4. Repeat Purchase Ratio
Measures: the rate customers come back for another purchase.
In simple terms, the repeat purchase ratio (RPR) is the percentage of customers that have returned to buy from your company again. This metric is a great indicator of customer loyalty — often used by marketing and sales teams to assess the performance and impact of the company’s customer retention strategy. Although this particular metric typically applies to products, you can also apply the same formula to repeat subscription or contract renewals.
What's especially useful about repeat purchase ratios is their application to specific demographics. By taking a look at which types of consumers or companies are making the most repeat purchases, you can adjust your target buyer personas accordingly and inform marketing about where their efforts should be augmented or concentrated.
How to Calculate Repeat Purchase Ratio
This is a measurement that can be calculated in any timeframe — weekly, monthly, quarterly — and your customer success team will still find the data valuable.
In a B2B context, for example, you may sell a widget that's used in the manufacturing process of several different customers who sell several different products. Each customer's demand for your product may vary based on its own sales cycle, manufacturing procedures, etc. One new customer may make one large purchase order from you at the beginning of the year, while another may make purchases every month.
In this sense, the RPR should be taken with a small grain of salt. If your customer success team is really on its A-game, they'll also benchmark purchasing frequency for each individual customer in addition to the overall repeat purchase rate.
Repeat Purchase Ratio Formula
Repeat Purchase Ratio = Number of Returning Customers / Number of Total Customers
Example of Repeat Purchase Ratio
Let's say we start the month with 5K customers subscribing to our product or service. At the end of the month, only 4K of those customers return to our business. In this case, our repeat purchase ratio would be 80% (4,000 customers / 5,000 customers = 80%).
5. Product Return Rate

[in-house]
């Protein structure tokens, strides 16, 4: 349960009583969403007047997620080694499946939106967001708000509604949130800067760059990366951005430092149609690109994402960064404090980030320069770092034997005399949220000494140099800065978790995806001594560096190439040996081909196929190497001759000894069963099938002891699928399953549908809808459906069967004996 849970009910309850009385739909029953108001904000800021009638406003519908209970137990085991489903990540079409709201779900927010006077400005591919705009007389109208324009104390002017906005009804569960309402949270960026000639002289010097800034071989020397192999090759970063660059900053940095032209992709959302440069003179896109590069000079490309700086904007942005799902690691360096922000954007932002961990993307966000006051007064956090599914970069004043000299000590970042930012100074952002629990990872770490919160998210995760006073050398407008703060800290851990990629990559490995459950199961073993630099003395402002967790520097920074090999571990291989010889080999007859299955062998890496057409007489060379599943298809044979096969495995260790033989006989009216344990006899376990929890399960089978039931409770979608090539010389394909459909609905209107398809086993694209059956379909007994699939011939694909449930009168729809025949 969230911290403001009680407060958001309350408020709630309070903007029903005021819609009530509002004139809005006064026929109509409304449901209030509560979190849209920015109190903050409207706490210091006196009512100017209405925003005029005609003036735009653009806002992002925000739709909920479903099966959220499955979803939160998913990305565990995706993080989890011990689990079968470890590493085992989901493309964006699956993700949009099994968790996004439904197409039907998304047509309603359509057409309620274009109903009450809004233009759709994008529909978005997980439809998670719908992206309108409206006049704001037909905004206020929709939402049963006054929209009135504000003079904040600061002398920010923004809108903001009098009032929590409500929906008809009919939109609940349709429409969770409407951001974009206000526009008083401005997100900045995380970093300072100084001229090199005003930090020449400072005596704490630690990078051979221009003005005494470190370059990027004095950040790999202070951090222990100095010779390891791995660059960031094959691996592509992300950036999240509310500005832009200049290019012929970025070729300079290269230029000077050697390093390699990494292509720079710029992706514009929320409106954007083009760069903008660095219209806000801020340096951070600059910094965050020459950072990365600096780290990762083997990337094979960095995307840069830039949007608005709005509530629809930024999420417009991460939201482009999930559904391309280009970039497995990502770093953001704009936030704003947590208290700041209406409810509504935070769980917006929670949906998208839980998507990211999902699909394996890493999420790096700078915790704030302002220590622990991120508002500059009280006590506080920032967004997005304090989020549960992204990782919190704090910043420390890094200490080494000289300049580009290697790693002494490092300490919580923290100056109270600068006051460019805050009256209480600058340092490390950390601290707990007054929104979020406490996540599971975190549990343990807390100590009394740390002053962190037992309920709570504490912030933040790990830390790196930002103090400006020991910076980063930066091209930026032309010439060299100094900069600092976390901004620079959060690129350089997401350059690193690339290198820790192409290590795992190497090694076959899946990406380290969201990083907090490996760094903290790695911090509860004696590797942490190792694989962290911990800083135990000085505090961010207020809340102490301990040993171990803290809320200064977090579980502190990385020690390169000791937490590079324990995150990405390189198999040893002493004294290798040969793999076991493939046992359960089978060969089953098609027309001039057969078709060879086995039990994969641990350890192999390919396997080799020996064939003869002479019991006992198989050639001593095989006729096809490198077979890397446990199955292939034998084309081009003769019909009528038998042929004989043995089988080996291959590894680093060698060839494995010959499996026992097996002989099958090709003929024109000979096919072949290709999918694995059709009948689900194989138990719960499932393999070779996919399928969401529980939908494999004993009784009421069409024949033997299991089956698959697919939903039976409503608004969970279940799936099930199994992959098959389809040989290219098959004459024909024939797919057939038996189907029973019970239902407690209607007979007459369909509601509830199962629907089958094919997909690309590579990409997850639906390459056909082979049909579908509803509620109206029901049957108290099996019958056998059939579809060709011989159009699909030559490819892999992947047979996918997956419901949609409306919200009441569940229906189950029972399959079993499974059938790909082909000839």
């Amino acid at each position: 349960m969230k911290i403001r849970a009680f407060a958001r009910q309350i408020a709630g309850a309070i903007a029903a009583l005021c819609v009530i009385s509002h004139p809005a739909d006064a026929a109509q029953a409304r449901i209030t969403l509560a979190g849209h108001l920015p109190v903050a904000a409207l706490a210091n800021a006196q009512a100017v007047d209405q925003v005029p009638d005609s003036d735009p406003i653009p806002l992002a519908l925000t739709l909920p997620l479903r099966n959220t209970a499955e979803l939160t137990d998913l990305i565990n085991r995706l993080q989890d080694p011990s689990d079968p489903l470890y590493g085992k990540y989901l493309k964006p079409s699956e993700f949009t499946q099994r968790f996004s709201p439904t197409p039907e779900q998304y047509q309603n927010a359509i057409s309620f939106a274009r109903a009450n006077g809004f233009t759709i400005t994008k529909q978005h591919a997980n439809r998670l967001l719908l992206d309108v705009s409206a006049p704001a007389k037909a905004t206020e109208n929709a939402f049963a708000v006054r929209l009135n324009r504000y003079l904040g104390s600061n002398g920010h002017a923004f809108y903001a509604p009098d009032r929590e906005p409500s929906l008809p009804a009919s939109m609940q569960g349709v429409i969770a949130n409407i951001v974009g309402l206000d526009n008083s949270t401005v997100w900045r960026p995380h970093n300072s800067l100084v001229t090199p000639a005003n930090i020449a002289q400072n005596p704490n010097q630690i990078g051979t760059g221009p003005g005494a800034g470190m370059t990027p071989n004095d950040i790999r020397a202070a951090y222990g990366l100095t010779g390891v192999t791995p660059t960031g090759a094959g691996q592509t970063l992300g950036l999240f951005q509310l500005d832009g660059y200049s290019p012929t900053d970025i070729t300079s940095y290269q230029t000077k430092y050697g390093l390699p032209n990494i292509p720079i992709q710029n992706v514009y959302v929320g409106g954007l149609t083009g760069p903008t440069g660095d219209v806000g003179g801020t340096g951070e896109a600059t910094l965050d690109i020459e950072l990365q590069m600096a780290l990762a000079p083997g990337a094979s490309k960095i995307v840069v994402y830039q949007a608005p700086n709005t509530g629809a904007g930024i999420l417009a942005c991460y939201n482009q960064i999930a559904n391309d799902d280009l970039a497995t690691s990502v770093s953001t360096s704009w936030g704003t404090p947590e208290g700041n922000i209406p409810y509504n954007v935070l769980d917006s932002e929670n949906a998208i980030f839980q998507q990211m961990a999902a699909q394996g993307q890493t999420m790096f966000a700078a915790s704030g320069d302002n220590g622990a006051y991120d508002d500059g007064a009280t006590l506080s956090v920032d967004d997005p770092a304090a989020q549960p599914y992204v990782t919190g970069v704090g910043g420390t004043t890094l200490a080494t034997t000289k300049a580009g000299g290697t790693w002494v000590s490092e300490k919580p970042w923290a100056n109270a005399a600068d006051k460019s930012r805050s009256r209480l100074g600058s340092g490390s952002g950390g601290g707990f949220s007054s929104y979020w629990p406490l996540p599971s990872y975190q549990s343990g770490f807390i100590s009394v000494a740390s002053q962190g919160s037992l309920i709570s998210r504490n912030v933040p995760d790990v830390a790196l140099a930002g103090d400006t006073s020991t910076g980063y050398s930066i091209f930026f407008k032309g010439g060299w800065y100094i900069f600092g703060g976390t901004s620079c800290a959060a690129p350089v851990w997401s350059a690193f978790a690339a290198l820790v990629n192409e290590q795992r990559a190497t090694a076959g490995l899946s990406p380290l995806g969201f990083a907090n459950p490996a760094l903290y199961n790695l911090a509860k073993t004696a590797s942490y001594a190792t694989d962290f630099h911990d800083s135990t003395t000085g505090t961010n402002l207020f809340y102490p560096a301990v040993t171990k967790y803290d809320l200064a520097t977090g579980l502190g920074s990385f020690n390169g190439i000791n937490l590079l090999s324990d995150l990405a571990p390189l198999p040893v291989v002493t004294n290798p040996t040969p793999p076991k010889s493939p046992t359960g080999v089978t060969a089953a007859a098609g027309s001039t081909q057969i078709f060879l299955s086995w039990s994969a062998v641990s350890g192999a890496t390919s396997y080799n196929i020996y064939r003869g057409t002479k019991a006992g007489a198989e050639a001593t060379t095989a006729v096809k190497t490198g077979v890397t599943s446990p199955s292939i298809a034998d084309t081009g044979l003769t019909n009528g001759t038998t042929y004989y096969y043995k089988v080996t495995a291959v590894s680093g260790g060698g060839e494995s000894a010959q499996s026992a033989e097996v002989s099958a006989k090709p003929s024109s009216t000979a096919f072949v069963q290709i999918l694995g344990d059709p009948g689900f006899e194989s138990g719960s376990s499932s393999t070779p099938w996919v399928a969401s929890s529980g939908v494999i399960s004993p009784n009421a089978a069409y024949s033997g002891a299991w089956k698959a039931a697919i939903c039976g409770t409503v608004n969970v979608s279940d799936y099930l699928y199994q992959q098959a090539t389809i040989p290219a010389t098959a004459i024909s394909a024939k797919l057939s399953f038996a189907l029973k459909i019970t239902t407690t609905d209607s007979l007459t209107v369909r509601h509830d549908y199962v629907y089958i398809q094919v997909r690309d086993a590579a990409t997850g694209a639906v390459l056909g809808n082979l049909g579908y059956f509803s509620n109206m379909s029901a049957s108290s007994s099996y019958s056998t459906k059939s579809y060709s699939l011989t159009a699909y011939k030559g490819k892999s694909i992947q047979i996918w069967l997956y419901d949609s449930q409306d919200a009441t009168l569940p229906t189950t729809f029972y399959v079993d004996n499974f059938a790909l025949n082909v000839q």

Measures: the rate products are returned.
Another metric that applies specifically to companies that sell tangible products (as opposed to services or subscriptions), is your product return rate. This is the proportion of your total units sold that have been sent back to you.
Although products could be returned for myriad reasons, product returns are never good, and the ultimate goal is to keep this number as close to zero as possible.
While the B2C retailer average return rates for in-store and online purchases hover around 9% and 20% respectively, product returns in a B2B setting can be a bit more lethal. Given both the larger sales volume and extended duration of the average B2B sales cycle, product returns can be extremely problematic for your customer retention strategy. Customer service teams must quickly make amends before the sale (and/or customer) is lost entirely.
Product return rate is most certainly a data point that customer success teams must pay close attention to. Not only can customer success managers use it to justify reaching out to internal parties and jumpstarting the damage control process, but they can also use the information to let the right people know where the product or its delivery needs to be improved.
How to Calculate Product Return Rate
The timeframe for your product return rate will also depend on your sales volume. What's effective for another company may not work for yours. But here's the base formula and it's important that whatever period you choose to contextualize the calculation, you consistently adhere to it.
Product Return Rate Formula
Product Return Rate = Number of Units Sold That Were Later Returned / Total Number of Units Sold